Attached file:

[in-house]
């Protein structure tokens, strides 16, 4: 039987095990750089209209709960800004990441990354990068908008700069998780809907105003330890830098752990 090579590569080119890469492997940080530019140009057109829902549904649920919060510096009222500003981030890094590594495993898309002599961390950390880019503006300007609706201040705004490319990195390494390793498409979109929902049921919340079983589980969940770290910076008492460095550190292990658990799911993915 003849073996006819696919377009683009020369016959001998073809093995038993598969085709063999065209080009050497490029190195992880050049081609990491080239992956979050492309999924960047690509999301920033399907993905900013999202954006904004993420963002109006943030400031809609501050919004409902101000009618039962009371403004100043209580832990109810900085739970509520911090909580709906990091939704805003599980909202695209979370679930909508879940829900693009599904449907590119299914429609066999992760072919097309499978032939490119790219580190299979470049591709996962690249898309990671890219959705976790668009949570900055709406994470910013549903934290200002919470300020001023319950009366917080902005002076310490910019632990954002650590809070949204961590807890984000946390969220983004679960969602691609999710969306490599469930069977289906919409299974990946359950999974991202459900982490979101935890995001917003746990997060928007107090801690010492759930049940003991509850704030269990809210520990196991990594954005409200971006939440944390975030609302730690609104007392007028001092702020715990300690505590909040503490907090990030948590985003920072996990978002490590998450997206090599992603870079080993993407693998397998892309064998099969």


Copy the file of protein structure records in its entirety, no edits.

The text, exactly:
[in-house]
């Protein structure tokens, strides 16, 4: 039987095990750089209209709960800004990441990354990068908008700069998780809907105003330890830098752990 090579590569080119890469492997940080530019140009057109829902549904649920919060510096009222500003981030890094590594495993898309002599961390950390880019503006300007609706201040705004490319990195390494390793498409979109929902049921919340079983589980969940770290910076008492460095550190292990658990799911993915 003849073996006819696919377009683009020369016959001998073809093995038993598969085709063999065209080009050497490029190195992880050049081609990491080239992956979050492309999924960047690509999301920033399907993905900013999202954006904004993420963002109006943030400031809609501050919004409902101000009618039962009371403004100043209580832990109810900085739970509520911090909580709906990091939704805003599980909202695209979370679930909508879940829900693009599904449907590119299914429609066999992760072919097309499978032939490119790219580190299979470049591709996962690249898309990671890219959705976790668009949570900055709406994470910013549903934290200002919470300020001023319950009366917080902005002076310490910019632990954002650590809070949204961590807890984000946390969220983004679960969602691609999710969306490599469930069977289906919409299974990946359950999974991202459900982490979101935890995001917003746990997060928007107090801690010492759930049940003991509850704030269990809210520990196991990594954005409200971006939440944390975030609302730690609104007392007028001092702020715990300690505590909040503490907090990030948590985003920072996990978002490590998450997206090599992603870079080993993407693998397998892309064998099969």